Acknowledging the use of bush medicine would be one way to improve treatment offered to Aboriginal people, says a Curtin University researcher who aims to make tomorrow better by bridging the gap between health professionals and their Indigenous clients.
Use of bush medicine in treating cancer among Aboriginal people in Western Australia – by Curtin University Centre for International Health researchers Shaouli Shahid, Ryan Bleam, Dawn Bessarab and Sandra Thompson – noted that using traditional medicines often gave peace of mind to Aboriginal people.
Dr Shahid told Curtin News that health practitioners needed to talk more with their Aboriginal patients and know about their use of bush medicine.
“Sometimes the practitioners do not have enough understanding,” Dr Shahid said.
“Society is becoming more accepting about the use of complementary and alternative medicines, but not necessarily about Aboriginal bush medicine and traditional healing.
“The consequence is that many Aboriginal patients decide not to use Western medicine, often without letting their health practitioners know, which the practitioner often interprets as Aboriginal patients being non-compliant with the treatment.”
This is a problem in cancer treatment, where Aboriginal people who have the disease are twice as likely to die from it as non-Aboriginal Australians.
Dr Shahid – a research fellow at the WA Centre for Cancer & Palliative Care – said bush medicine was commonly used, not just by Aboriginal people from remote or rural areas but also by Aboriginal people living in metropolitan Perth.
“Even though we presume that this person, because they live in the city, is leading a life like most other people, they may still have that connection with the land and sometimes they make the decision to use and rely upon those traditional medicines,” she explained.
“Service providers who have worked in remote and rural areas appear to understand this more because they more commonly see people who are using complementary and traditional medicines.”
Aboriginal people from Perth, and rural and remote Western Australia, participated in the study.
Many respondents said bush medicine helped reconnect them with their heritage, land, culture and spirits of their ancestors.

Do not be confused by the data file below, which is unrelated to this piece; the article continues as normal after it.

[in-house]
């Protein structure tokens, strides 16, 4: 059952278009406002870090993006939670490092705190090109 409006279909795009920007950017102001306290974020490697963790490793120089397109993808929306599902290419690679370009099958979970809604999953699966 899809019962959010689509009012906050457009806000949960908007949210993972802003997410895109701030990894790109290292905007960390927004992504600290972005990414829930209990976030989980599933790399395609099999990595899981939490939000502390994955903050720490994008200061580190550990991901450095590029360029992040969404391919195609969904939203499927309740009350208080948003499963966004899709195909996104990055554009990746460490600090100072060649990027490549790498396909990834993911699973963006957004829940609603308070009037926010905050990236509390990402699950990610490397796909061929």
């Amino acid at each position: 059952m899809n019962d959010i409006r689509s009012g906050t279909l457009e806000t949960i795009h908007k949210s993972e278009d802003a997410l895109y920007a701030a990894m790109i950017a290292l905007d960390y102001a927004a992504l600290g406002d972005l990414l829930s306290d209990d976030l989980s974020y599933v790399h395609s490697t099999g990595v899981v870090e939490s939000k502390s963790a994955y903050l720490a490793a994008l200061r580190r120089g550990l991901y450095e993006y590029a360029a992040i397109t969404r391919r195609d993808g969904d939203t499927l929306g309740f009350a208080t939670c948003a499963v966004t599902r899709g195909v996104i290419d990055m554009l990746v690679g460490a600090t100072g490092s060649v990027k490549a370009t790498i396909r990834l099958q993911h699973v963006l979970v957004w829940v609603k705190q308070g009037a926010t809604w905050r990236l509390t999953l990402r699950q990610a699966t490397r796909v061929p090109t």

However, Dr Shahid said practitioners usually delivered services from a purely biomedical perspective, neglecting psycho-social and spiritual elements important to Aboriginal people. This had negative consequences for the patients’ overall health.
Respondents who had used bush medicines saw them as a way to cope with the stress of cancer.
One man described one medicine as a bush or root that had been boiled up and had a ‘barky’ taste. He said it was a cleanser that made organs healthy and strong by ridding the body of internal stress.
Many respondents said it was hard to get bush medicine because most traditional healers lived in rural and remote areas. Some said they wanted to use bush medicine but did not know how and where to find a traditional healer.
An Aboriginal medicine man was among several respondents to advocate the complementary use of bush medicine alongside Western medicine.
“If it worked … if either one (white-men medicine or the black-men medicine) [worked] that is good because it gives you a chance,” the man said.
The study noted it was valuable for practitioners to know if their patients were taking bush medicine because of the potential risks of using it alongside Western medicines.
Dr Shahid is now recruiting health professionals to help develop a protocol to help practitioners better engage with Aboriginal clients.
She hopes that professionals in the cancer and palliative care areas – including oncologists, social workers, Aboriginal liaison officers, health workers, radiation oncologists, general practitioners and other allied health professionals – will volunteer.
Interested practitioners can get in touch by calling Dr Shahid on (08) 9266 1755 or emailing S.Shahid@curtin.edu.au
PHOTOGRAPHY: SAM PROCTOR